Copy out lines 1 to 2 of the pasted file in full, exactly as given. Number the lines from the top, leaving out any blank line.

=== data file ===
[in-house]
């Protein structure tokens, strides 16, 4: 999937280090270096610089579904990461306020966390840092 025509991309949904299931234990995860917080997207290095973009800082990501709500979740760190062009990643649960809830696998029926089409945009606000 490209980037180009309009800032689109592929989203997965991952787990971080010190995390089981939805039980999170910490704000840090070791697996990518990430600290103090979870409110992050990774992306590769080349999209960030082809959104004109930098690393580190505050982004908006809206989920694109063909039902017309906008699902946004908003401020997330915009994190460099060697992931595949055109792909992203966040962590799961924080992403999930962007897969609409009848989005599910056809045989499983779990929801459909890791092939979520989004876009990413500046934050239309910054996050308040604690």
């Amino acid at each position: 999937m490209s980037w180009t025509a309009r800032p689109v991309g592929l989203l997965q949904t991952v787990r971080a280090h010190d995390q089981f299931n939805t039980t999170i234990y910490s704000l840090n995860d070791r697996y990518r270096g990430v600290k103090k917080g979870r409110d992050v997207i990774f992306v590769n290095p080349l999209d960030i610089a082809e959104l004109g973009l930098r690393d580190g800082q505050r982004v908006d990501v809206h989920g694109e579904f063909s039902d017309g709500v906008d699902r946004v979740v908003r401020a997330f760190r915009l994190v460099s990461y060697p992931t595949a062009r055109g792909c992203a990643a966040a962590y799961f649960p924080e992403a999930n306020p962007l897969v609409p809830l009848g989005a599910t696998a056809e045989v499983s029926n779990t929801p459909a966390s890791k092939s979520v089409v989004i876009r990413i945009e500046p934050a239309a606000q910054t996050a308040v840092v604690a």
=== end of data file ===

[in-house]
């Protein structure tokens, strides 16, 4: 999937280090270096610089579904990461306020966390840092 025509991309949904299931234990995860917080997207290095973009800082990501709500979740760190062009990643649960809830696998029926089409945009606000 490209980037180009309009800032689109592929989203997965991952787990971080010190995390089981939805039980999170910490704000840090070791697996990518990430600290103090979870409110992050990774992306590769080349999209960030082809959104004109930098690393580190505050982004908006809206989920694109063909039902017309906008699902946004908003401020997330915009994190460099060697992931595949055109792909992203966040962590799961924080992403999930962007897969609409009848989005599910056809045989499983779990929801459909890791092939979520989004876009990413500046934050239309910054996050308040604690």